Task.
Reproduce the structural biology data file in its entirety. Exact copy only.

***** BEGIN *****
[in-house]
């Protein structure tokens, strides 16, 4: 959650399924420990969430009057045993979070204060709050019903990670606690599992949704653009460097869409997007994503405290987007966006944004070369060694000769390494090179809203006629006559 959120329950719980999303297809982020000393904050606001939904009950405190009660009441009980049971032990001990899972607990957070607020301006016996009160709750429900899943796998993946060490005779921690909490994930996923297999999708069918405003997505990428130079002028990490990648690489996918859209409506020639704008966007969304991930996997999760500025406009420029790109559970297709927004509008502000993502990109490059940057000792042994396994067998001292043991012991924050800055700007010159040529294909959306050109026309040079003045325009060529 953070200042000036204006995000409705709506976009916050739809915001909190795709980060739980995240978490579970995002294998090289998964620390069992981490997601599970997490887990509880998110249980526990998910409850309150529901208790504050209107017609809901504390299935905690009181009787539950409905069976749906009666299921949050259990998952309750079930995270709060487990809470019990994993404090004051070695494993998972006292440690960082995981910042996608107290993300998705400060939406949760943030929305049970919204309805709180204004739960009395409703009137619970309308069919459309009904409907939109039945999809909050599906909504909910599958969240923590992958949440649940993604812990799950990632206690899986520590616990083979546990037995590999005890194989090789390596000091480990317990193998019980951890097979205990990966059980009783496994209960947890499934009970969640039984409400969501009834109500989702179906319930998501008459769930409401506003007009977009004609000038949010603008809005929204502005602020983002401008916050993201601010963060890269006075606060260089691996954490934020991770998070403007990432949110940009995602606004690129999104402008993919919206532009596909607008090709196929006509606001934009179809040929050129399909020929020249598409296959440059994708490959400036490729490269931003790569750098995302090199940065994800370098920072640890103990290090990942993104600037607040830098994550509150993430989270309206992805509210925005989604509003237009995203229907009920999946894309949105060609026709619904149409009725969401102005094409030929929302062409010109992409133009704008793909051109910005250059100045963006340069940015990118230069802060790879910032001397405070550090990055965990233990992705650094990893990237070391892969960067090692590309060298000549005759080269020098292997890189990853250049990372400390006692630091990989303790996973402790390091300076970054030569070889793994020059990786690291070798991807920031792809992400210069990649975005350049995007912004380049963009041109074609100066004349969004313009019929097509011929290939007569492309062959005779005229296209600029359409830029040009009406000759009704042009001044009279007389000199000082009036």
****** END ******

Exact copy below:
[in-house]
């Protein structure tokens, strides 16, 4: 959650399924420990969430009057045993979070204060709050019903990670606690599992949704653009460097869409997007994503405290987007966006944004070369060694000769390494090179809203006629006559 959120329950719980999303297809982020000393904050606001939904009950405190009660009441009980049971032990001990899972607990957070607020301006016996009160709750429900899943796998993946060490005779921690909490994930996923297999999708069918405003997505990428130079002028990490990648690489996918859209409506020639704008966007969304991930996997999760500025406009420029790109559970297709927004509008502000993502990109490059940057000792042994396994067998001292043991012991924050800055700007010159040529294909959306050109026309040079003045325009060529 953070200042000036204006995000409705709506976009916050739809915001909190795709980060739980995240978490579970995002294998090289998964620390069992981490997601599970997490887990509880998110249980526990998910409850309150529901208790504050209107017609809901504390299935905690009181009787539950409905069976749906009666299921949050259990998952309750079930995270709060487990809470019990994993404090004051070695494993998972006292440690960082995981910042996608107290993300998705400060939406949760943030929305049970919204309805709180204004739960009395409703009137619970309308069919459309009904409907939109039945999809909050599906909504909910599958969240923590992958949440649940993604812990799950990632206690899986520590616990083979546990037995590999005890194989090789390596000091480990317990193998019980951890097979205990990966059980009783496994209960947890499934009970969640039984409400969501009834109500989702179906319930998501008459769930409401506003007009977009004609000038949010603008809005929204502005602020983002401008916050993201601010963060890269006075606060260089691996954490934020991770998070403007990432949110940009995602606004690129999104402008993919919206532009596909607008090709196929006509606001934009179809040929050129399909020929020249598409296959440059994708490959400036490729490269931003790569750098995302090199940065994800370098920072640890103990290090990942993104600037607040830098994550509150993430989270309206992805509210925005989604509003237009995203229907009920999946894309949105060609026709619904149409009725969401102005094409030929929302062409010109992409133009704008793909051109910005250059100045963006340069940015990118230069802060790879910032001397405070550090990055965990233990992705650094990893990237070391892969960067090692590309060298000549005759080269020098292997890189990853250049990372400390006692630091990989303790996973402790390091300076970054030569070889793994020059990786690291070798991807920031792809992400210069990649975005350049995007912004380049963009041109074609100066004349969004313009019929097509011929290939007569492309062959005779005229296209600029359409830029040009009406000759009704042009001044009279007389000199000082009036």